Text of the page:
It would be nice if bills were introduced in Frankfort because their sponsors have identified problems that need addressing. Instead, introducing a bill can be a way of just seeming to do something. Campaign politics do not end when a session starts, and even symbolic bills can garner a legislator free media.
But bills that are not really intended to pass clog the process, making it harder for legislators to pass effective legislation. Moreover, they often increase the level of partisan animosity and help to spread skewed or inaccurate information in the press.
Take Senate Bill 10, the so-called "21st Century Bill of Rights." It was introduced at the beginning of the last session and forced through the Senate without serious hearings or publicly available cost/benefit analyses. It was a hodge-podge of ideas thrown together to please the sponsors' various constituencies —a way of seeming to be responsive.
But the sponsors knew full well their bill had no chance of being approved by both houses, signed by the Governor and passed by a constitutional referendum. It had all the signs of a bill designed as political PR.
Consider the inflammatory and partisan way in which SB 10 starts out. Each of the first five clauses is an attack on President Obama. The first one reads: "WHEREAS, the President of the United States has advanced significant legislative proposals with little or no transparency and accountability to the citizens of the Commonwealth or of other states."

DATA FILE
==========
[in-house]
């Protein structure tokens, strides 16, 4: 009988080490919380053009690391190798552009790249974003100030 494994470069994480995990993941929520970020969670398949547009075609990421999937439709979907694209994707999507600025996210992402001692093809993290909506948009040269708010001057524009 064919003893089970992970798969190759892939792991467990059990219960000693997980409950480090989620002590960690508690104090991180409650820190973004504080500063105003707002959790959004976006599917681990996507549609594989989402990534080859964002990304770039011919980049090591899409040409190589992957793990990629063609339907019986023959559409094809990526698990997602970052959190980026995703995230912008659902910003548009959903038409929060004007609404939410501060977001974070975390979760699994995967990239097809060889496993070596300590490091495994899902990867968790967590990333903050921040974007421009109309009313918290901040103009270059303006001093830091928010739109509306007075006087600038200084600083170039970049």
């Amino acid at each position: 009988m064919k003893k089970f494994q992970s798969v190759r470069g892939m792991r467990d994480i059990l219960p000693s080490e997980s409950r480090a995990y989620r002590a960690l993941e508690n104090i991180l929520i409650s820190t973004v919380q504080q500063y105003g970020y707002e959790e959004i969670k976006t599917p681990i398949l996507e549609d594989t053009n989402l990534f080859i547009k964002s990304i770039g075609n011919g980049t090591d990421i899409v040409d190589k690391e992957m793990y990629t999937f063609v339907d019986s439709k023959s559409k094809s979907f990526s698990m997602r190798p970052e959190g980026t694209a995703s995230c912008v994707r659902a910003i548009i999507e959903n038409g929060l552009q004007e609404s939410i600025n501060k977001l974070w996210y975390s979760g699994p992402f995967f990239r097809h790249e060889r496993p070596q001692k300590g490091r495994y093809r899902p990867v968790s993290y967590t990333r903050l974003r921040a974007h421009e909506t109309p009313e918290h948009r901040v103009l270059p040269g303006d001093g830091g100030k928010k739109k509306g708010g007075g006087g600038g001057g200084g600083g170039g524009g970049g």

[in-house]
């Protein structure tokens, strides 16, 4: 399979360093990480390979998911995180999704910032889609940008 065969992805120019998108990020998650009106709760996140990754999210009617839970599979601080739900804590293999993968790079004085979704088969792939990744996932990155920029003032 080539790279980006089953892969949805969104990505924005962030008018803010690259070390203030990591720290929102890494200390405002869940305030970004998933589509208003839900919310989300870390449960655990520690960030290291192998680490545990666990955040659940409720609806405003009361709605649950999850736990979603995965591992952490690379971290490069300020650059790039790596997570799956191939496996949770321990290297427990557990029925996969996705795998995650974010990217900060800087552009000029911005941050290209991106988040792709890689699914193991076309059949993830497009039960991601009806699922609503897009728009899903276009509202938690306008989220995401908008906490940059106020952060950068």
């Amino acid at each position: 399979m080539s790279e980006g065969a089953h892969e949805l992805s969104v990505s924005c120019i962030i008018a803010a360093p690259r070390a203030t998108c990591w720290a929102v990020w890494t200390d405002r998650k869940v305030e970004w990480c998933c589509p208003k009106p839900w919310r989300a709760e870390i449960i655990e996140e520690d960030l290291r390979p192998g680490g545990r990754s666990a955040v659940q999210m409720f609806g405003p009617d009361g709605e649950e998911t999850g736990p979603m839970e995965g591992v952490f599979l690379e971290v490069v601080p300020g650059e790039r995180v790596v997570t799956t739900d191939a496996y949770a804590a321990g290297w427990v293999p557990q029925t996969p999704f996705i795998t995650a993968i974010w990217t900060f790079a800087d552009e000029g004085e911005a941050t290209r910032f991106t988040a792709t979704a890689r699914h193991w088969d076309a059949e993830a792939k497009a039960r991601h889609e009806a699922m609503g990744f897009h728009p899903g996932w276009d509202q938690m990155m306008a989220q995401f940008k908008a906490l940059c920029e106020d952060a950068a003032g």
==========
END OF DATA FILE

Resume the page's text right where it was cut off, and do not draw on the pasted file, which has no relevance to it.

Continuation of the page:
Four similar claims follow. That just is not the way one starts a bill that has a serious legislative purpose or is designed to enlist the support of serious legislators from both parties.
For a second example, take House Bill 421, entitled "An Act Relating to Intrastate Coal Use." HB 421 seeks to remove coal that is mined in Kentucky for use in Kentucky from the purview of the federal Clean Water Act on the grounds that no interstate commerce is involved, hence, the Environmental Protection Agency should not have jurisdiction. One obvious fallacy in this reasoning is that the polluting effects of mining and burning coal in Kentucky, wherever it is from, flow beyond the state's borders.
If this bill had become law, the Environmental Protection Agency would have been legally bound to "dedelegate" the authority of the Commonwealth of Kentucky to implement and enforce the Clean Water Act provisions that apply to coal mining in Kentucky.
In other words, if this bill had passed, the EPA would have ended up directly managing the permitting, inspection and enforcement of the Clean Water Act regarding mining pollution in Kentucky.
The result, almost certainly, would have been more rigorous enforcement of the Clean Water Act and cleaner water in the regions of the state where coal is mined and burned. That would be a great outcome, but it is hardly what the bill's sponsors had in mind.
However, HB 421's sponsors had not expected their piece of grandstanding legislation to pass, and it didn't come close.
This coming session, Kentucky's legislators will have to deal with the biannual budget and the need to safeguard the quality of life of all Kentuckians in the face of numerous challenges. The citizens of this state cannot afford to have the arteries of the legislature clogged with the fat of grandstanding bills which are not meant to pass. Let's have an end to merely symbolic proposals and save our words and minds for the work that really needs to be done.
Rick Clewett of Lexington is a longtime advocate for clean water and good government.